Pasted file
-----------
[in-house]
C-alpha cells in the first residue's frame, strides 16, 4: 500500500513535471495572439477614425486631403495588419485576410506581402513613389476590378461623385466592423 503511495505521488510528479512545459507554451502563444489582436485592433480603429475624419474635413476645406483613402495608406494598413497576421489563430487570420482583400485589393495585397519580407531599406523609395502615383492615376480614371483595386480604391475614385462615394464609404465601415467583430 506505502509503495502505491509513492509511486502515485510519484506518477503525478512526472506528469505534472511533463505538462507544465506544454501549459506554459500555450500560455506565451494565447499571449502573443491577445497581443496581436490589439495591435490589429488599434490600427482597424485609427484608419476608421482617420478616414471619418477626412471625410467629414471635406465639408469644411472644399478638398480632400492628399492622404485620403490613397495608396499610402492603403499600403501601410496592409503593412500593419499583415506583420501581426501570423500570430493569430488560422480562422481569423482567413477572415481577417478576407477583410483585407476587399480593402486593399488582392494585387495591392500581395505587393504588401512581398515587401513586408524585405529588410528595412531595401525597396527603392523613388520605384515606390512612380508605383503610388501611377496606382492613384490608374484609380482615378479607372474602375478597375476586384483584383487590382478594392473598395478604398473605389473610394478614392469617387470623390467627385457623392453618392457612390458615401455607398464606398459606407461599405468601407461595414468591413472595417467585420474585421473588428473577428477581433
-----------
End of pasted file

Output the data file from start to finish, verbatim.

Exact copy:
[in-house]
C-alpha cells in the first residue's frame, strides 16, 4: 500500500513535471495572439477614425486631403495588419485576410506581402513613389476590378461623385466592423 503511495505521488510528479512545459507554451502563444489582436485592433480603429475624419474635413476645406483613402495608406494598413497576421489563430487570420482583400485589393495585397519580407531599406523609395502615383492615376480614371483595386480604391475614385462615394464609404465601415467583430 506505502509503495502505491509513492509511486502515485510519484506518477503525478512526472506528469505534472511533463505538462507544465506544454501549459506554459500555450500560455506565451494565447499571449502573443491577445497581443496581436490589439495591435490589429488599434490600427482597424485609427484608419476608421482617420478616414471619418477626412471625410467629414471635406465639408469644411472644399478638398480632400492628399492622404485620403490613397495608396499610402492603403499600403501601410496592409503593412500593419499583415506583420501581426501570423500570430493569430488560422480562422481569423482567413477572415481577417478576407477583410483585407476587399480593402486593399488582392494585387495591392500581395505587393504588401512581398515587401513586408524585405529588410528595412531595401525597396527603392523613388520605384515606390512612380508605383503610388501611377496606382492613384490608374484609380482615378479607372474602375478597375476586384483584383487590382478594392473598395478604398473605389473610394478614392469617387470623390467627385457623392453618392457612390458615401455607398464606398459606407461599405468601407461595414468591413472595417467585420474585421473588428473577428477581433